Image by José Roberto Roquel from Lightstock

Everything is Already His

God has the right to demand anything He wants of us. And yet all He asks is that we give Him things that are already His. It is–as Paul said of us being living sacrifices–a reasonable request.

“The God who made the world and everything in it, who is Lord of heaven and earth, does not live in temples made by human hands, nor is he served by human hands, as if he needed anything, because he himself gives life and breath and everything to everyone. From one man he made every nation of the human race to inhabit the entire earth, determining their set times and the fixed limits of the places where they would live, so that they would search for God and perhaps grope around for him and find him, though he is not far from each one of us. For in him we live and move about and exist, as even some of your own poets have said, ‘For we too are his offspring.’ So since we are God’s offspring, we should not think the deity is like gold or silver or stone, an image made by human skill and imagination. Therefore, although God has overlooked such times of ignorance, he now commands all people everywhere to repent”

Acts 17:24-30, NET

Here, Paul presents a reasonable case to the Athenians. They already worshiped an “unknown god,” so he uses that to introduce the one true God (Acts 17:16-23). They already know the writings of Cretan philosopher Epimenides and Cilician Stoic philosopher Aratus, so the idea of being God’s created children ought to be familiar (NIV footnotes on v. 28). The big, stunning new idea here is that the “Lord of heaven and earth” is the only real God. He can’t be represented by “an image made by human skill” or contained “in temples made by human hands.”

People like to make gods in their own image. Much like the Greeks and Romans, we often imagine a God who’s flawed like us, or who needs something from us, or who does chaotic things without reason, or who could be swayed to do things our way if we could just find the right bribe. But that’s a backwards idea. God is the one who makes us in His image. We belong to Him and we need to do things His way, not the other way around.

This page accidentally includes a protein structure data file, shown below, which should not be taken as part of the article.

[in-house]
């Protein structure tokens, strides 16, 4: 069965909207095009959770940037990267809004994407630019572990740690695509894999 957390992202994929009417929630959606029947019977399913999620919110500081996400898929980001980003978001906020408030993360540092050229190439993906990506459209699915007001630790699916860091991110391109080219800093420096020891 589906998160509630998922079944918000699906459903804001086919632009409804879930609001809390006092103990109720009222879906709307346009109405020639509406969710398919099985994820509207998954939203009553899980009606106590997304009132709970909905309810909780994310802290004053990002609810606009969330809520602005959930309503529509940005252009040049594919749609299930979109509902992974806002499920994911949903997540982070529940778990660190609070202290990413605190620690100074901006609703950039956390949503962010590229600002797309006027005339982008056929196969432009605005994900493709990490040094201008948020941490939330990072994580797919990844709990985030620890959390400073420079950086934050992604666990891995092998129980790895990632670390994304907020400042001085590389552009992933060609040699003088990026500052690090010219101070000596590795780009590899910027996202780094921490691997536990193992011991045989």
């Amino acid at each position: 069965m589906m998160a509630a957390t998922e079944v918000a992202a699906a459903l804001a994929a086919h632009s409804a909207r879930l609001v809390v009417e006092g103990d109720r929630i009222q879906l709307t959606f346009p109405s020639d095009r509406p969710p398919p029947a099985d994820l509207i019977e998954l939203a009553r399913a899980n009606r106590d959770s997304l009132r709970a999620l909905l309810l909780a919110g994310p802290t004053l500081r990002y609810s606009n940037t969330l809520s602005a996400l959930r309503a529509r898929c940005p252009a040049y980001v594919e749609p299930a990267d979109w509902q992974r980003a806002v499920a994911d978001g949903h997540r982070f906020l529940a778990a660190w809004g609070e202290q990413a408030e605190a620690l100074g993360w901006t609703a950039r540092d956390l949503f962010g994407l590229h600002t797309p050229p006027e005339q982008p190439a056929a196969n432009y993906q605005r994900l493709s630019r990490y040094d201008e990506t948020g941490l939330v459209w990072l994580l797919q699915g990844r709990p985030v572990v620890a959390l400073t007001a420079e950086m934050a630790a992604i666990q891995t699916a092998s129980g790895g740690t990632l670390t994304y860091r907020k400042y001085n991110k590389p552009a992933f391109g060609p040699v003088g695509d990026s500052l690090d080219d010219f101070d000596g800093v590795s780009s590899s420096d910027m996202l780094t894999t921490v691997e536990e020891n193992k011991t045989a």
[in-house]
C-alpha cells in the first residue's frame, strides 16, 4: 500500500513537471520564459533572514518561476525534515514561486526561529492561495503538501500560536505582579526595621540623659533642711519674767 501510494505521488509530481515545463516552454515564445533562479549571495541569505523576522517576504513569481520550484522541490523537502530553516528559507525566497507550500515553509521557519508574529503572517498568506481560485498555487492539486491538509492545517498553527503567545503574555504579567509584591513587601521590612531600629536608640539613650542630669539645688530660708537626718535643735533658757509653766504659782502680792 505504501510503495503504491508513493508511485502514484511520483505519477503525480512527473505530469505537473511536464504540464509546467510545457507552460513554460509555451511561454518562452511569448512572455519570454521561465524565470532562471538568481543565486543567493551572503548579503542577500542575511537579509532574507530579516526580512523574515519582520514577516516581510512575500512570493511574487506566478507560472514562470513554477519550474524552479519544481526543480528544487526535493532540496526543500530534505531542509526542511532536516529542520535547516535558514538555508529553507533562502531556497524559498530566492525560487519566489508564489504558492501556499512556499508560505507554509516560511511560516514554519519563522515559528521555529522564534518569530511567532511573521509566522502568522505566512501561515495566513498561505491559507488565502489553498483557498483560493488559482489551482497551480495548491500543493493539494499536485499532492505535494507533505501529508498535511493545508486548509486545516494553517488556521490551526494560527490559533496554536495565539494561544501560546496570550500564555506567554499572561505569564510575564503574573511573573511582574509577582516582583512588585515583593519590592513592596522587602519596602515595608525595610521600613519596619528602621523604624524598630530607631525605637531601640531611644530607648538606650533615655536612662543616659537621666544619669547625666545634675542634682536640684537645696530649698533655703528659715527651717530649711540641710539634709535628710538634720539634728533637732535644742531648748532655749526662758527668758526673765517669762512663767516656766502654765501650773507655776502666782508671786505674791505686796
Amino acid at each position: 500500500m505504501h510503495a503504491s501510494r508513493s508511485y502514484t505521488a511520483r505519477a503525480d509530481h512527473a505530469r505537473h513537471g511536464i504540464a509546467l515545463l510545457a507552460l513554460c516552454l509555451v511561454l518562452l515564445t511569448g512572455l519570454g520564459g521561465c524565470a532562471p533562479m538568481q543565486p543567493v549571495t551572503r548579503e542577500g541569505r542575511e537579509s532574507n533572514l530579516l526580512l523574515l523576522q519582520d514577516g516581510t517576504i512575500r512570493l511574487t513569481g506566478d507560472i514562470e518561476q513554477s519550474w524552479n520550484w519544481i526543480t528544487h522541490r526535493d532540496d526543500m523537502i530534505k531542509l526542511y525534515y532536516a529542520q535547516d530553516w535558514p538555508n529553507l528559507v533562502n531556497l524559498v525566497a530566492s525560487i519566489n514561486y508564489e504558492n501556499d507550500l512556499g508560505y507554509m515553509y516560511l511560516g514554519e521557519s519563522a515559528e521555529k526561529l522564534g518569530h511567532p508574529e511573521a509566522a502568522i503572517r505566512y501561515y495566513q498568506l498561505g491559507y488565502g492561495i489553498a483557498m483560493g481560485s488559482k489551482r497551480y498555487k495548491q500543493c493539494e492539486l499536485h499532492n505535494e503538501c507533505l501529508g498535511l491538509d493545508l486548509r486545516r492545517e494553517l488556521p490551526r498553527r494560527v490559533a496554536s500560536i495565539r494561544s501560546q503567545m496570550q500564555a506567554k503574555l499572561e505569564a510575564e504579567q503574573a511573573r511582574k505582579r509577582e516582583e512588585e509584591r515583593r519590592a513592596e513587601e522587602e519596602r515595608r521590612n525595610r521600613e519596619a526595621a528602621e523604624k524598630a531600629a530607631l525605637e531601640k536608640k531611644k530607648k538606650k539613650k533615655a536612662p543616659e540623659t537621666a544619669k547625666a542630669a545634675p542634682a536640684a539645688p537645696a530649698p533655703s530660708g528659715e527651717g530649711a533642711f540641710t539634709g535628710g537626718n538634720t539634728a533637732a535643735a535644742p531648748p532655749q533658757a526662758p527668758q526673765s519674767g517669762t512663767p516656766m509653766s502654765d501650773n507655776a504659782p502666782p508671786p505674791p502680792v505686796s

Courage in Knowing

Sometimes, the idea that we belong to God and owe Him everything rankles us. Humanity’s independent spirit often rebels against the idea that we have a Creator to whom we owe our existence. It’s easier in some ways to believe that we just happened; the product of lucky chaos and millennia of evolution. But God reveals that He created us in His own image. We’re precious and we’re made for a purpose.

We can see owing all of ourselves to God as stifling, or as encouraging. Jesus modeled the latter response. In John’s gospel, we learn this about Jesus’s mindset going into the Passover right before His crucifixion.

Just before the Passover Feast, Jesus knew that his time had come to depart from this world to the Father. Having loved his own who were in the world, he now loved them to the very end. The evening meal was in progress, and the devil had already put into the heart of Judas Iscariot, Simon’s son, that he should betray Jesus. Because Jesus knew that the Father had handed all things over to him, and that he had come from God and was going back to God, he got up from the meal, removed his outer clothes, took a towel and tied it around himself. He poured water into the washbasin and began to wash the disciples’ feet.

John 13:1-5, NET

Jesus knew He was facing a horrible death. He also knew “he had come from God and was going back to God.” Though it’s different for us, we also know we’ve “come from God.” For Jesus, He was God already and had been with the Father forever before coming into this world as human. For us, we came into existence through the creative work of both Father and Son. We’re also heading toward God, though for Jesus He was “going back” and for us we’re looking forward to being there for the first time. Despite the differences in why we can say we’ve come from God and are going toward God, we can have the same focus Jesus did here.